Header image: ©Jefferson Ridenour


We believe opera embodies life. out loud. 


Finger Lakes Opera, Inc. (FLO) is committed to the professional creation and production of opera in Rochester and the Finger Lakes region with a roster of mainstage and emerging young artists drawn from diverse regions and backgrounds. Through engagement and accessibility, FLO adds value to the cultural and economic landscape of the community.


FLO leverages the transcendent power of opera to captivate audiences from all backgrounds, to inspire creativity, to foster the next generation of young artists and opera enthusiasts, and to be an essential and accessible part of the community.



As part of Finger Lakes Opera's commitment to diversity, equity, and inclusion, the company stands in solidarity with the Black community now and always. Finger Lakes Opera stands in strong condemnation of the generations of unjust violence against Black people and their communities. Finger Lakes Opera supports people of color and all minority communities who have been marginalized, ostracized, and dehumanized. Finger Lakes Opera stands for equality and diversity, serving the community as an organization committed to inclusion and dignity for all. 

Finger Lakes Opera is proud to be one of many companies that has signed a pledge with the Black Opera Alliance, working towards racial equity and systemic change in opera. 

Rochester, NY is located on Indigenous Lands of the Seneca (Onödowáʼga) Nation, which translates to “People of the Great Hill”. Also known as the “Keeper of the Western Door” due to their westernmost position, the Seneca Nation is the largest of the Six Nations of the Haudenosaunee Confederacy. We acknowledge their long-standing presence on this land, which precedes the establishment of both New York State and the United States of America.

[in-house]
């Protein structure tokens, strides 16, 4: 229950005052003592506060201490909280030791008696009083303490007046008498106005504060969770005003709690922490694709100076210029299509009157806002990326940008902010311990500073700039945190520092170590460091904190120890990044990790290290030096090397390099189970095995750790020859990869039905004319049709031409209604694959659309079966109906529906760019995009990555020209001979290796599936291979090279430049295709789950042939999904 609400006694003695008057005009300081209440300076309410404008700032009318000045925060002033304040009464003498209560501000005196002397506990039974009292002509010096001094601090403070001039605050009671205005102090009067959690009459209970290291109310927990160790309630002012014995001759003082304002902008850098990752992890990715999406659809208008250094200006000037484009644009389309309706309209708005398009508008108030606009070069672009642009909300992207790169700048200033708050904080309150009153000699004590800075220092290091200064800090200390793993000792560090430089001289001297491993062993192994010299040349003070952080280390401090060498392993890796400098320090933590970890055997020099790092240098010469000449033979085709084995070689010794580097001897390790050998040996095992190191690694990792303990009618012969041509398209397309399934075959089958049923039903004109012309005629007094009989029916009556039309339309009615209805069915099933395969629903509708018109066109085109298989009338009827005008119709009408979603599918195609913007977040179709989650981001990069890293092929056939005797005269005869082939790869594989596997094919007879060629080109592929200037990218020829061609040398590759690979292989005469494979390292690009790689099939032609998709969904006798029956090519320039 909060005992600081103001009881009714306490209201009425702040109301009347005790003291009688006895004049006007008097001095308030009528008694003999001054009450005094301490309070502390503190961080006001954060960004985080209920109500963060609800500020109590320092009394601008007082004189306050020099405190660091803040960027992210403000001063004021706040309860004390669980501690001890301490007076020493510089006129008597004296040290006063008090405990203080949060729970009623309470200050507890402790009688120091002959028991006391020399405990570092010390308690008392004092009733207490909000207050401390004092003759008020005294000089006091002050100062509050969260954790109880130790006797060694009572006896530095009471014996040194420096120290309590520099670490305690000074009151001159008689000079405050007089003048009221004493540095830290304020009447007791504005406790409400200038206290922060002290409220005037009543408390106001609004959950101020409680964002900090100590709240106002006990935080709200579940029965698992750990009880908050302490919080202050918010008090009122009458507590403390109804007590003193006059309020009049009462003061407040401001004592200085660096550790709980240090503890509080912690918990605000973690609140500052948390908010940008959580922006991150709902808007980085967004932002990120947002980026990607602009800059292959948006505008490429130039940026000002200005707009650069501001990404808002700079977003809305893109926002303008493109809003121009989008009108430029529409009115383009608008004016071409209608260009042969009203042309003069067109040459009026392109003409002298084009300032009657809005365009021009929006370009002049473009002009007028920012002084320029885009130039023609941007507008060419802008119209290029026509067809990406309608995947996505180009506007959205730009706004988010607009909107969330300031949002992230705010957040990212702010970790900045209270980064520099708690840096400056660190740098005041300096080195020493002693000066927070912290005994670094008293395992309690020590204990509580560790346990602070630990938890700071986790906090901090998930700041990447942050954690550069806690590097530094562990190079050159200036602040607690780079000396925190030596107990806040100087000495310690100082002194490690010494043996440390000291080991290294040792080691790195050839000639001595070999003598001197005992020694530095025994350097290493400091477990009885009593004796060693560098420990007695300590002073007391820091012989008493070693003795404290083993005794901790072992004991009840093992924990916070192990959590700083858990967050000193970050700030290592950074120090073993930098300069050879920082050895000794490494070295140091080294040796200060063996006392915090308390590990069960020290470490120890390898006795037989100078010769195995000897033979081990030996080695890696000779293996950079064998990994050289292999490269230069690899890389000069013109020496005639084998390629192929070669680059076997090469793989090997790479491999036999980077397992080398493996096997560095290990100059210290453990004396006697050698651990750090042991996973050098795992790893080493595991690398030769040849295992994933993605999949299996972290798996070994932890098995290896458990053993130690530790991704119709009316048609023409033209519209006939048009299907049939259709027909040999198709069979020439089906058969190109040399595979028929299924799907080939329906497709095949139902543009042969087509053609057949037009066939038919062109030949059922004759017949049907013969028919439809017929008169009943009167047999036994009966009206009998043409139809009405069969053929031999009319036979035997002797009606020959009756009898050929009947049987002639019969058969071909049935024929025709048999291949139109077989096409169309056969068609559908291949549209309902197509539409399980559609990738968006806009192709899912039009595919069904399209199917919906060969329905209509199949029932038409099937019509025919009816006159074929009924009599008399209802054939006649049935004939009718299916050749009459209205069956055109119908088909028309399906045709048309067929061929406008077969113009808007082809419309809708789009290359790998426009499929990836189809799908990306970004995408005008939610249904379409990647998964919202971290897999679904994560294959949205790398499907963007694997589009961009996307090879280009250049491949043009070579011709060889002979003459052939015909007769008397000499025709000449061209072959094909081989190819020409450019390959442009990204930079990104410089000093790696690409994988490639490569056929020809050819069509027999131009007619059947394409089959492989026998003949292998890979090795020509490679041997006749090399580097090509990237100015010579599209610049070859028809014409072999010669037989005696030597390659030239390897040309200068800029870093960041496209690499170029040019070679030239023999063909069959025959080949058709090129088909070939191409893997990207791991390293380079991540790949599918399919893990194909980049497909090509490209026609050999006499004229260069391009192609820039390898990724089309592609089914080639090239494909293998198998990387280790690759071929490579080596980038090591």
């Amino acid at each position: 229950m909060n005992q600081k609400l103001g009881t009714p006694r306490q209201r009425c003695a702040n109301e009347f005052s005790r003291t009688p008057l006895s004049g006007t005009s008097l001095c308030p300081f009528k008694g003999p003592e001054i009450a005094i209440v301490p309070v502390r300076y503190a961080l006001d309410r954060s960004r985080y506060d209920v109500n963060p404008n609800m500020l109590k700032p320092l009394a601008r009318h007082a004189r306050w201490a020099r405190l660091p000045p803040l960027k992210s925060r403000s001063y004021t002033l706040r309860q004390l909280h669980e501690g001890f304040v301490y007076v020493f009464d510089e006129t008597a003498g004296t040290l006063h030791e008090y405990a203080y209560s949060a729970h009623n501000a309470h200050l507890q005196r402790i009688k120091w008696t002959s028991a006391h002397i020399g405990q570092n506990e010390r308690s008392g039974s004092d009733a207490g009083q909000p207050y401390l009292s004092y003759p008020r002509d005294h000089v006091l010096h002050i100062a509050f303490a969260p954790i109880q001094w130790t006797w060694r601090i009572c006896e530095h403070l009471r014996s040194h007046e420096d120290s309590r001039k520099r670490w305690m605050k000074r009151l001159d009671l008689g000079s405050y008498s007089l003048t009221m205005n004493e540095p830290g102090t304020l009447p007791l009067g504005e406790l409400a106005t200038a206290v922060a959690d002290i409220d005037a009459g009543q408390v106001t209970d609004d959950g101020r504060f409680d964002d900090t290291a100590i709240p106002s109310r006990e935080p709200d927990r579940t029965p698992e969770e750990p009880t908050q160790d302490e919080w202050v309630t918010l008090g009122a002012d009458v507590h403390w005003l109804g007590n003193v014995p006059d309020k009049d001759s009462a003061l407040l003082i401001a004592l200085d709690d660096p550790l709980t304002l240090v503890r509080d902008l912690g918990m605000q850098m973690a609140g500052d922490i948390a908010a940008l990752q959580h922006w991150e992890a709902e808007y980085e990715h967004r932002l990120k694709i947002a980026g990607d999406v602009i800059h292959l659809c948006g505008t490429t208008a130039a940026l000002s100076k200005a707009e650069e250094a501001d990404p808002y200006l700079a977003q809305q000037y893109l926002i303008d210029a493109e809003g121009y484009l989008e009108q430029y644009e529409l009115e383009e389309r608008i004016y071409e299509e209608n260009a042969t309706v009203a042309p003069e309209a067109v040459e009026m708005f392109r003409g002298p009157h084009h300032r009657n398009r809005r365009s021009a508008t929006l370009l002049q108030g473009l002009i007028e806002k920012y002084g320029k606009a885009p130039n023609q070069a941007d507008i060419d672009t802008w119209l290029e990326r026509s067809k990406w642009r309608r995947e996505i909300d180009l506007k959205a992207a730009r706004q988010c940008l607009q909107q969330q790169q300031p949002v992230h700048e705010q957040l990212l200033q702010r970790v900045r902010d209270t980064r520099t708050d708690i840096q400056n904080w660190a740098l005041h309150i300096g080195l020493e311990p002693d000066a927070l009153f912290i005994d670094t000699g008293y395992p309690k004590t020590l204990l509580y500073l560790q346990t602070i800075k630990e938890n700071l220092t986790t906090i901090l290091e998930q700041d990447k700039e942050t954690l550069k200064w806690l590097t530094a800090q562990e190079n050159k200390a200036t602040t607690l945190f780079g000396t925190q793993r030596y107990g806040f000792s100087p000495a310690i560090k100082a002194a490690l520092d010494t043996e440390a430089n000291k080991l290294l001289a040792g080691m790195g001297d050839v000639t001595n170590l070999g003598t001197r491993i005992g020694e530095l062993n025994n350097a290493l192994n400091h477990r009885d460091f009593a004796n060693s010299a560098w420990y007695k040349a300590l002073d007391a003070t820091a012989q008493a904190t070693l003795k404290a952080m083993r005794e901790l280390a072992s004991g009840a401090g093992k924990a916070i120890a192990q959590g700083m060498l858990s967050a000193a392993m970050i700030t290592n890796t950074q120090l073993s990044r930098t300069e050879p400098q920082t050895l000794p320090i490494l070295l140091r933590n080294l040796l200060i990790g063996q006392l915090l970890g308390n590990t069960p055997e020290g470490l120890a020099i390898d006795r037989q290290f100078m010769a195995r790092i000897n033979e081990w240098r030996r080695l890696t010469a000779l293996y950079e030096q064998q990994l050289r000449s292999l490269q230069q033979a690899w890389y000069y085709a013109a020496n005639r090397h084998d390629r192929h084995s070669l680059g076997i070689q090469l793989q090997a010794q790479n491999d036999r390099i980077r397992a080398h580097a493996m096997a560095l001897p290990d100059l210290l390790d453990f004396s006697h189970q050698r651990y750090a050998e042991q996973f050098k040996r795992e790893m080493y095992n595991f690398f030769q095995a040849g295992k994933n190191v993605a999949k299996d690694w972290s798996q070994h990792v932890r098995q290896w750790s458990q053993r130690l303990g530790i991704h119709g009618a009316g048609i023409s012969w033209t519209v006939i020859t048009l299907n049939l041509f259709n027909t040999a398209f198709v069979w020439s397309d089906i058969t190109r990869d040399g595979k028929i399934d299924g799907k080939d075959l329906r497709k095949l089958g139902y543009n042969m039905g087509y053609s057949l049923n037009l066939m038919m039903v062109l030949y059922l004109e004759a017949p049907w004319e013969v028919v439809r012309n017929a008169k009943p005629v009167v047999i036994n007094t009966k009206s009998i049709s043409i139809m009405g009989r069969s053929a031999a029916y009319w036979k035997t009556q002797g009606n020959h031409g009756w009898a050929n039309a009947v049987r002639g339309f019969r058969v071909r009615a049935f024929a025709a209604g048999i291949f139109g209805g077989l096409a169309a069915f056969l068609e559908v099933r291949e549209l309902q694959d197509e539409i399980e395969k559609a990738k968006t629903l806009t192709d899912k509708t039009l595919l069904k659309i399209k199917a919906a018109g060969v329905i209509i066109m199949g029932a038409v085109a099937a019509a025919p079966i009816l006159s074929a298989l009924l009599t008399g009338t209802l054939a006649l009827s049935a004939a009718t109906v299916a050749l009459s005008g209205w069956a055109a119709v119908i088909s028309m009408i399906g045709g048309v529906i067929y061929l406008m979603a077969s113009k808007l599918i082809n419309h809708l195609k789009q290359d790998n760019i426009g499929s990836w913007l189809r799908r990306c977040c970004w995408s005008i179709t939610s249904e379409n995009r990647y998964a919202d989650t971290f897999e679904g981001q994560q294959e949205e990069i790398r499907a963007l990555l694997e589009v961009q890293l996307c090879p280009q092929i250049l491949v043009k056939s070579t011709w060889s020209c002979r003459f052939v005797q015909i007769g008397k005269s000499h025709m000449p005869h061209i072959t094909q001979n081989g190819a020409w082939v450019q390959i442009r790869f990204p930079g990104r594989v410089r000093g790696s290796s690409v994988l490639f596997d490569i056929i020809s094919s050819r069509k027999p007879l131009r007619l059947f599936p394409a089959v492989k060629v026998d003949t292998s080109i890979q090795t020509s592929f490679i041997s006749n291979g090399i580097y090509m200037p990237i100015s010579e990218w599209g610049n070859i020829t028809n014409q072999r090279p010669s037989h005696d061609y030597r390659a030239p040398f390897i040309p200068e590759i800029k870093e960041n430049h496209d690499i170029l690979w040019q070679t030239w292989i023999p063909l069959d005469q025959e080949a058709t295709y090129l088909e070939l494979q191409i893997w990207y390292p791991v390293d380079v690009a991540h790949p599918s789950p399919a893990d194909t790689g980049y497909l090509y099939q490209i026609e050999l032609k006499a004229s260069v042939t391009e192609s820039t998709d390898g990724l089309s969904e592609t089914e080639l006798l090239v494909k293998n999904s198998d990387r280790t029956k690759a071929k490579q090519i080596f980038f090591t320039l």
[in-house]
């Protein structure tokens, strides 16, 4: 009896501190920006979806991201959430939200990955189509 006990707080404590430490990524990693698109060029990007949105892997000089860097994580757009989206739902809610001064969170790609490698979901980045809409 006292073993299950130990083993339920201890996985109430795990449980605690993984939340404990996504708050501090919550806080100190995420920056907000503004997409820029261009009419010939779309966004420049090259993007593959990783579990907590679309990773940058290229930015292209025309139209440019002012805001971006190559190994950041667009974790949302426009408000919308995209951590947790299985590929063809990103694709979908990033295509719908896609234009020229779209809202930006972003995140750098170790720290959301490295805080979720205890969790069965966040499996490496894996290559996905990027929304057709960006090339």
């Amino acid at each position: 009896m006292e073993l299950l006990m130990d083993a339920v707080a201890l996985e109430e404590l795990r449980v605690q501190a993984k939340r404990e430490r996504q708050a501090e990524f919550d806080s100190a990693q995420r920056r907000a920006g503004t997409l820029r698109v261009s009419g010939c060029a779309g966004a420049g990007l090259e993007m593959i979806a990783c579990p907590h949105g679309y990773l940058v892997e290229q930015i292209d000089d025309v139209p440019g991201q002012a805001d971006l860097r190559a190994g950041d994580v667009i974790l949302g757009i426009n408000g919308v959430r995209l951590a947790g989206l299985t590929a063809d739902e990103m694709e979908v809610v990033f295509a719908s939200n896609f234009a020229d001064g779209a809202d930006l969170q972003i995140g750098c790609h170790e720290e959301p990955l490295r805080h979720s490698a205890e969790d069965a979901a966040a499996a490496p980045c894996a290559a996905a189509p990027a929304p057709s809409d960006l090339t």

Their ancestral land, which comprised much of the Finger Lakes and Western New York regions, was stolen first by Great Britain and subsequently by the United States of America following the American Revolutionary War. The Treaty of Canandaigua, signed in 1794, established “perpetual peace and friendship” between America and the Haudenosaunee Confederacy, though the treaty has been almost entirely dishonored by the American Government. 

Two of the three remaining federally recognized Seneca tribes are located in modern-day New York State: the Seneca Nation of Indians and Tonawanda Seneca Nation (in addition to the Seneca-Cayuga Nation located in modern-day Oklahoma).